Traveling to the United States many years ago from her native Romania, Gizela Lupescu never dreamed at the time of becoming an American citizen. But all of that changed and many years later, not only is she now an American but serves as a Specialist in the North Carolina National Guard and as an independent contractor working for the Special Forces School at Camp Mackall.

She’s living proof that the American Dream can still exist for some people who are perseverant and never give up hope. She recently acted as an interpreter for the Guard troops who are visiting her native Romania on a multi-nation training exercise.

A native of Romania, Lupescu found the dream in North Carolina after a 16-year wait to become a U.S. citizen.

Now, she serves as a soldier in the North Carolina National Guard and an independent contractor on Fort Bragg training special operations forces.

In recent weeks, her worlds collided when she deployed to her native land as part of a group of North Carolina National Guard troops serving in support of a training exercise there.

Speaking from Romania, Lupescu said her story is a happy one.

“I am on the cusp, if not already found it,” she said of her American dream. “My story is a successful story.”

Lupescu, who lives in Raeford, is a combat medic with the 230th Brigade Support Battalion, part of the 30th Armored Brigade Combat Team.

In Romania, she’s assigned to the 5th Battalion, 113th Field Artillery Regiment – one of 200 local soldiers who deployed to Europe to participate in a 22-nation training exercise called Saber Guardian 17.

The soldiers — who operate the M142 High Mobility Artillery Rocket System, or HiMARS – are working with international allies while building readiness for a potential defense of Europe from Russian aggression. They are expected to return to North Carolina later this month.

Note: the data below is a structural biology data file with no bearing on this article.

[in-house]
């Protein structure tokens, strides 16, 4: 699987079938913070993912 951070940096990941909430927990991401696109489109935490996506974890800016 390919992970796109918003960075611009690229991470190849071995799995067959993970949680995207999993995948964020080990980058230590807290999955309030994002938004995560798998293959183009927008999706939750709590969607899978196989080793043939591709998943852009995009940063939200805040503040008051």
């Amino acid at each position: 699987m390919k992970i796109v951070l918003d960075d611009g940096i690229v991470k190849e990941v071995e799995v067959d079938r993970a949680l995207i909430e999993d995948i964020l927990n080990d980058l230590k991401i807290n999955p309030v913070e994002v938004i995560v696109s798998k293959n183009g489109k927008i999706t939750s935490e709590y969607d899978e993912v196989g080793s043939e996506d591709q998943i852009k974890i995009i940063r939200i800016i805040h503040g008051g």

Saber Guardian 17 is led by U.S. Army Europe and is taking place in Hungary, Romania and Bulgaria, officials said. It will involve more than 25,000 service members from various allies, including the United States, and is the largest Black Sea Region military exercise planned this year.

In Romania, Lupescu is a liaison and part-time translator between Romanian and American troops. While most Romanians speak some English, she said, she’s there to make sure nothing is lost in translation.

It’s a role that has taken some Romanian troops by surprise, especially when she talks in her native tongue.

“They pause and look me up and down,” Lupescu said.

Ultimately, the soldiers are proud to see one of their own in an American uniform, she said. They ask about life in America and her service in the Army. Lupescu tells them the truth.

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“I’ve had nothing but good experiences,” she said.

Lupescu came to America in 2000 at age 21. It wasn’t her original plan to become an American, but she fell in love with the country, she said.

It took her a dozen years to become a permanent resident. And several more years to earn her citizenship.

Lupescu said she knew it was a long process, but didn’t expect it to take so long.

“It can take four years,” she said. “It can take eight years.”

For Lupescu, it took 16.

She doesn’t know why it took so long, and she said she had her doubts along the way. But she never considered giving up, even when she felt she had no control of her life.

Born in Bucharest and the daughter of two teachers, Lupescu said she grew up with a love of America fueled largely by Hollywood.

“I was always fascinated with the American culture,” she said. “Everything American.”

When the opportunity came to travel to the United States, Lupescu jumped at the chance.

In June 2000, she arrived in Lancaster, Pennsylvania, to serve as a counselor for a Girl Scout camp. There, Lupescu said, she fell in love with the country and applied for naturalization.

In Romania, Lupescu was trained on the violin and piano. She had gone to college for dentistry and could speak French, English and Spanish. But in America, as she waited for her citizenship, she had to settle for whatever jobs she could find.

“No job would be beneath me,” she said. “One does what one has to.”

Lupescu worked in construction, as a waitress and as a secretary. She cleaned houses, washed dishes and, for a time, even drove a delivery truck.

“I’ve even been one of those annoying telemarketers,” she said.”

We normally only hear about the other side of immigration, the illegal immigrants. But for the others, the ones who go about becoming Americans the right way, this is a familiar but still great story.

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Photo courtesy US Army